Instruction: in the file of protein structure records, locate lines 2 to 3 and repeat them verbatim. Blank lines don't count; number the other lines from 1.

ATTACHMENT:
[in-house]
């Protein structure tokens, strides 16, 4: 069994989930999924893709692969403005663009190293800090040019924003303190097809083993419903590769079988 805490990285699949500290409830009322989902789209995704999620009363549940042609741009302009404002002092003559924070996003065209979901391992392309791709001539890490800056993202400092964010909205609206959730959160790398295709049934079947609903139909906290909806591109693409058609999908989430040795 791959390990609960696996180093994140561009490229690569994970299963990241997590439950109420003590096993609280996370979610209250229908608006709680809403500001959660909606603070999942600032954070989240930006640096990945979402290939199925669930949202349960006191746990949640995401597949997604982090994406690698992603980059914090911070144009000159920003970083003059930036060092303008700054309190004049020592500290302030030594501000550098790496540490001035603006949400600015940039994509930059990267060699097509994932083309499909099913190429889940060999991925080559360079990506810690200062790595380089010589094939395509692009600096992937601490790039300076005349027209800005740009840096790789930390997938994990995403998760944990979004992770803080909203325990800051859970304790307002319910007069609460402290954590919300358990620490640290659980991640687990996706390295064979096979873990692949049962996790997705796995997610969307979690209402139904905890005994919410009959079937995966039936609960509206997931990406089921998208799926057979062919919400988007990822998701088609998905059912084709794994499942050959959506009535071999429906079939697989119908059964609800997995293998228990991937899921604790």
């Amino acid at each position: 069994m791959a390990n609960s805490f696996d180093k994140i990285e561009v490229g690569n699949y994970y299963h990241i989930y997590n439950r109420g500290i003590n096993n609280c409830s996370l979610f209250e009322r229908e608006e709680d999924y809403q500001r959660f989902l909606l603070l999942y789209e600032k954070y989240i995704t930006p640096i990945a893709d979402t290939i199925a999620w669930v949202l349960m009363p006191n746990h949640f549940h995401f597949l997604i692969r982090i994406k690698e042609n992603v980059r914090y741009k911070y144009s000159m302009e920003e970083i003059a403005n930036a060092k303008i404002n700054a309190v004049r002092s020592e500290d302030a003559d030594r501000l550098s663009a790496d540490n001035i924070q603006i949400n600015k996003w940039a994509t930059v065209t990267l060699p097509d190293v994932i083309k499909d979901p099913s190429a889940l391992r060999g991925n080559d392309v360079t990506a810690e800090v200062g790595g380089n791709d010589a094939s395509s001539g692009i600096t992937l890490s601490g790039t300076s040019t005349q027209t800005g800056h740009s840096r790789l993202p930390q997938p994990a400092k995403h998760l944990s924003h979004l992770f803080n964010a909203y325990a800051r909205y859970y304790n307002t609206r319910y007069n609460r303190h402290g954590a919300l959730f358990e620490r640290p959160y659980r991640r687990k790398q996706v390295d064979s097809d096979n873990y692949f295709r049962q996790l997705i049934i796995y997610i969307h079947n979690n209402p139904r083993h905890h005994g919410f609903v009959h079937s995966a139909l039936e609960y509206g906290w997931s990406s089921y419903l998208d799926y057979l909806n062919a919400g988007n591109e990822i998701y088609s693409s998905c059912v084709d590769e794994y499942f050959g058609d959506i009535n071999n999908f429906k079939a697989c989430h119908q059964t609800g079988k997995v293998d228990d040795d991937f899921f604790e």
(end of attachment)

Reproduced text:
């Protein structure tokens, strides 16, 4: 069994989930999924893709692969403005663009190293800090040019924003303190097809083993419903590769079988 805490990285699949500290409830009322989902789209995704999620009363549940042609741009302009404002002092003559924070996003065209979901391992392309791709001539890490800056993202400092964010909205609206959730959160790398295709049934079947609903139909906290909806591109693409058609999908989430040795 791959390990609960696996180093994140561009490229690569994970299963990241997590439950109420003590096993609280996370979610209250229908608006709680809403500001959660909606603070999942600032954070989240930006640096990945979402290939199925669930949202349960006191746990949640995401597949997604982090994406690698992603980059914090911070144009000159920003970083003059930036060092303008700054309190004049020592500290302030030594501000550098790496540490001035603006949400600015940039994509930059990267060699097509994932083309499909099913190429889940060999991925080559360079990506810690200062790595380089010589094939395509692009600096992937601490790039300076005349027209800005740009840096790789930390997938994990995403998760944990979004992770803080909203325990800051859970304790307002319910007069609460402290954590919300358990620490640290659980991640687990996706390295064979096979873990692949049962996790997705796995997610969307979690209402139904905890005994919410009959079937995966039936609960509206997931990406089921998208799926057979062919919400988007990822998701088609998905059912084709794994499942050959959506009535071999429906079939697989119908059964609800997995293998228990991937899921604790």
């Amino acid at each position: 069994m791959a390990n609960s805490f696996d180093k994140i990285e561009v490229g690569n699949y994970y299963h990241i989930y997590n439950r109420g500290i003590n096993n609280c409830s996370l979610f209250e009322r229908e608006e709680d999924y809403q500001r959660f989902l909606l603070l999942y789209e600032k954070y989240i995704t930006p640096i990945a893709d979402t290939i199925a999620w669930v949202l349960m009363p006191n746990h949640f549940h995401f597949l997604i692969r982090i994406k690698e042609n992603v980059r914090y741009k911070y144009s000159m302009e920003e970083i003059a403005n930036a060092k303008i404002n700054a309190v004049r002092s020592e500290d302030a003559d030594r501000l550098s663009a790496d540490n001035i924070q603006i949400n600015k996003w940039a994509t930059v065209t990267l060699p097509d190293v994932i083309k499909d979901p099913s190429a889940l391992r060999g991925n080559d392309v360079t990506a810690e800090v200062g790595g380089n791709d010589a094939s395509s001539g692009i600096t992937l890490s601490g790039t300076s040019t005349q027209t800005g800056h740009s840096r790789l993202p930390q997938p994990a400092k995403h998760l944990s924003h979004l992770f803080n964010a909203y325990a800051r909205y859970y304790n307002t609206r319910y007069n609460r303190h402290g954590a919300l959730f358990e620490r640290p959160y659980r991640r687990k790398q996706v390295d064979s097809d096979n873990y692949f295709r049962q996790l997705i049934i796995y997610i969307h079947n979690n209402p139904r083993h905890h005994g919410f609903v009959h079937s995966a139909l039936e609960y509206g906290w997931s990406s089921y419903l998208d799926y057979l909806n062919a919400g988007n591109e990822i998701y088609s693409s998905c059912v084709d590769e794994y499942f050959g058609d959506i009535n071999n999908f429906k079939a697989c989430h119908q059964t609800g079988k997995v293998d228990d040795d991937f899921f604790e």